Communication is essential for life. Hearing and speaking are so central in our everyday activities that most of us couldn't imagine what it would be like to struggle with these tasks.
"We take our ability to talk and listen for granted, unless a family member, for a variety of reasons, is challenged by the ability to communicate or a child has difficulties," Yampa Valley Medical Center speech-language pathologist Sally Hertzog said.
May is National Better Hearing and Speech Month, the ideal time to explore the ways in which speech-language therapists improve lives on a daily basis.
"It used to be thought that our role was just to help children pronounce words correctly," Hertzog said. "But we do so much more than work on articulation. For example, we help adults who have had strokes or head injuries and consequent cognitive deficits with memory, orientation, judgment and problem-solving or difficulty swallowing."
In addition, speech-language therapists work with children who have communication concerns. These problems can range in severity from minor articulation errors to significant deficits in the understanding and use of language.
Treatment always is customized, depending on the individual patient's needs. If someone is unable to communicate verbally, Hertzog may try alternative forms of communication, such as sign language or an augmentative device.
Sometimes, damage because of stroke or brain injury is so severe that patients even need help with organizing their days, planning and strategizing to get the most out of life. A speech-language pathologist often works in concert with occupational therapists to teach - or re-teach - skills of everyday living.
Hertzog also sees a variety of people with voice problems. Some are because of physical ailments such as nodules on or damage to the vocal cords, including paralysis. Another issue she encounters is dysfluency, better known as stuttering.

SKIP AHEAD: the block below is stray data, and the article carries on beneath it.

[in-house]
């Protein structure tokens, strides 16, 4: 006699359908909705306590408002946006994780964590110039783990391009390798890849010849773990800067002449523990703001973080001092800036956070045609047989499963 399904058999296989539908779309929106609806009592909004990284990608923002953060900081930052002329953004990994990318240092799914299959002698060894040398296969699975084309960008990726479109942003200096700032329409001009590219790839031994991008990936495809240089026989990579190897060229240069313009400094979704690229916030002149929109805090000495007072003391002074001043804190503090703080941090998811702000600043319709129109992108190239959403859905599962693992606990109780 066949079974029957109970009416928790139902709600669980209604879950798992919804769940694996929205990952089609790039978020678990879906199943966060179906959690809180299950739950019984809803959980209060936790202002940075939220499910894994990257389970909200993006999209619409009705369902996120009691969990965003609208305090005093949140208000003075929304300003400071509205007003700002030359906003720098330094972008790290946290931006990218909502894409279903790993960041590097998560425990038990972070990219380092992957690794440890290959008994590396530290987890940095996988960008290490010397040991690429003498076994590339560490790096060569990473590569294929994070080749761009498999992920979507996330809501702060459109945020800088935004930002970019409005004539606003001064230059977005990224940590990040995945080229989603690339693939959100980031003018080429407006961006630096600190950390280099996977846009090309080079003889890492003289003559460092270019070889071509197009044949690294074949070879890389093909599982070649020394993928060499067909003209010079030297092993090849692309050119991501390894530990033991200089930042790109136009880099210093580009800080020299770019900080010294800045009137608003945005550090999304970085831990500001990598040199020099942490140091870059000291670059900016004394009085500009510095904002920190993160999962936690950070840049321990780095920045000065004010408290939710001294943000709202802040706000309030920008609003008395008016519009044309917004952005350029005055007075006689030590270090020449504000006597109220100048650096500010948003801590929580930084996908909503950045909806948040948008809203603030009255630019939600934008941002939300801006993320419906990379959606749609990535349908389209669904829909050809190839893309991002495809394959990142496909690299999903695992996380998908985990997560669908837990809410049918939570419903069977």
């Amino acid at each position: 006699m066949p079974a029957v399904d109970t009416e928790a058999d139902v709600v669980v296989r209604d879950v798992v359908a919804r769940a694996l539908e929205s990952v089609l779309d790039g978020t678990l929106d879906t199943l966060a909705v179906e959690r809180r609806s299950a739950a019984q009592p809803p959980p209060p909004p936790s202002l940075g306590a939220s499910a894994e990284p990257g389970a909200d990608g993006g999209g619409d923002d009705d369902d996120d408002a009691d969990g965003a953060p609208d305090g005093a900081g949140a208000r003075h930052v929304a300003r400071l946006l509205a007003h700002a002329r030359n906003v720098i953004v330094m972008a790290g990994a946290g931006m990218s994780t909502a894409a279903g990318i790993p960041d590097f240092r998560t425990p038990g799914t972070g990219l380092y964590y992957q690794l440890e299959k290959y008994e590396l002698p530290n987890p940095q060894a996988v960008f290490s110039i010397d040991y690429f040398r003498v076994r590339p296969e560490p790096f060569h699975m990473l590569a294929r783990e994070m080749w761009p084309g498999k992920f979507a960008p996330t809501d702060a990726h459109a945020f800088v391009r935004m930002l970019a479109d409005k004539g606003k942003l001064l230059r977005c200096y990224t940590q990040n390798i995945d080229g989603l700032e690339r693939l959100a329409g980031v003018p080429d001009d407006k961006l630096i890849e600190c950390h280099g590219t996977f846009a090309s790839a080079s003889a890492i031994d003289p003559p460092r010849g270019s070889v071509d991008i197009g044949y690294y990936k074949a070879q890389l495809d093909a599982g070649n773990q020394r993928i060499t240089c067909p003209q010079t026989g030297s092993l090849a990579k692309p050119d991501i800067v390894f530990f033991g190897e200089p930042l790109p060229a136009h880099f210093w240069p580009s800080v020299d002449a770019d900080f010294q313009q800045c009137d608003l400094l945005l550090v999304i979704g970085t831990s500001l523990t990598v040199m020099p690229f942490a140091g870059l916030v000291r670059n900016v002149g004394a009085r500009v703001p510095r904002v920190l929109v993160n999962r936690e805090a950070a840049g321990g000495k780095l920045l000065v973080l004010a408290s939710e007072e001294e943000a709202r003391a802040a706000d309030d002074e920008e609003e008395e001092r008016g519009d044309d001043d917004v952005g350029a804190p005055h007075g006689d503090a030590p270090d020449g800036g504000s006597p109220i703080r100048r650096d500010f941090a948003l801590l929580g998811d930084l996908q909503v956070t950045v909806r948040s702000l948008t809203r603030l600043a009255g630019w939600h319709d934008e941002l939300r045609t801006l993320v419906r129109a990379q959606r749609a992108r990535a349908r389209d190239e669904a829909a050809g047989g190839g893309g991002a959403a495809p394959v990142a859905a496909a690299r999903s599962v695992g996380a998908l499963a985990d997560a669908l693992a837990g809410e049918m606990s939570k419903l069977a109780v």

"Stuttering can really impact someone's life negatively," she said. "There are degrees of dysfluency and often certain environments or circumstances can affect the problem. Speech-language therapists work on identifying and avoiding stressors and teaching relaxation and breathing techniques."
The cause of stuttering is unknown, Hertzog said, though genetics and stressors are thought to play a role. Stuttering tends to start at a young age, when a child begins to develop language abilities, and is more common among boys than girls.
Then, there are the children who need help with pronouncing words. As children learn to talk, they acquire and master speech sounds that make up words. Often young children omit or substitute sounds in words, such as saying "lelo" for yellow.
A speech therapist helps a child learn the correct placement of the tongue, teeth, lips and jaw so that the child can produce sounds correctly and speech is more intelligible.
Some communication issues are easier to solve than others. A child who has autism, Fragile X syndrome or other significant developmental delay generally has considerable communication challenges. Early intervention and intensive therapy often is needed to help these children become effective communicators, Hertzog noted.
Speech-language pathologists also help people who have problems with swallowing, a condition called dysphasia. Various tests can be performed to evaluate why a person is having difficulty drinking liquids or eating solid food.
"Swallowing problems are often treated with strengthening techniques, positioning and diet modifications," Hertzog said. "It is important to ensure that food does not enter the lungs, as this can lead to pneumonia."
The American Speech-Language-Hearing Association (ASHA) estimates that communication disorders affect approximately 46 million Americans. Of these, 28 million have a hearing loss and 14 million have a speech or language disorder.
Speech-language pathologists often work closely with audiologists, health care professionals who specialize in preventing, identifying and assessing hearing disorders. Audiologists also provide treatment including hearing aids and other assistive listening devices.
One of the greatest predictors of hearing loss is aging. The other is exposure to loud noise during a lifetime. ASHA recommends limiting time spent at noisy concerts and turning down the volume on music systems - especially those with ear inserts.
For some of us baby boomers and veterans of rock 'n' roll concerts, this advice comes too late. As eighth-grade students, we stood as close as we could to the stage and to hear The Robbs belt out "Race With the Wind." A few years later, the Jimi Hendrix and Grateful Dead concerts rocked my world - and my ears.
I only can hope that these experiences don't land me in an audiologist's office one day.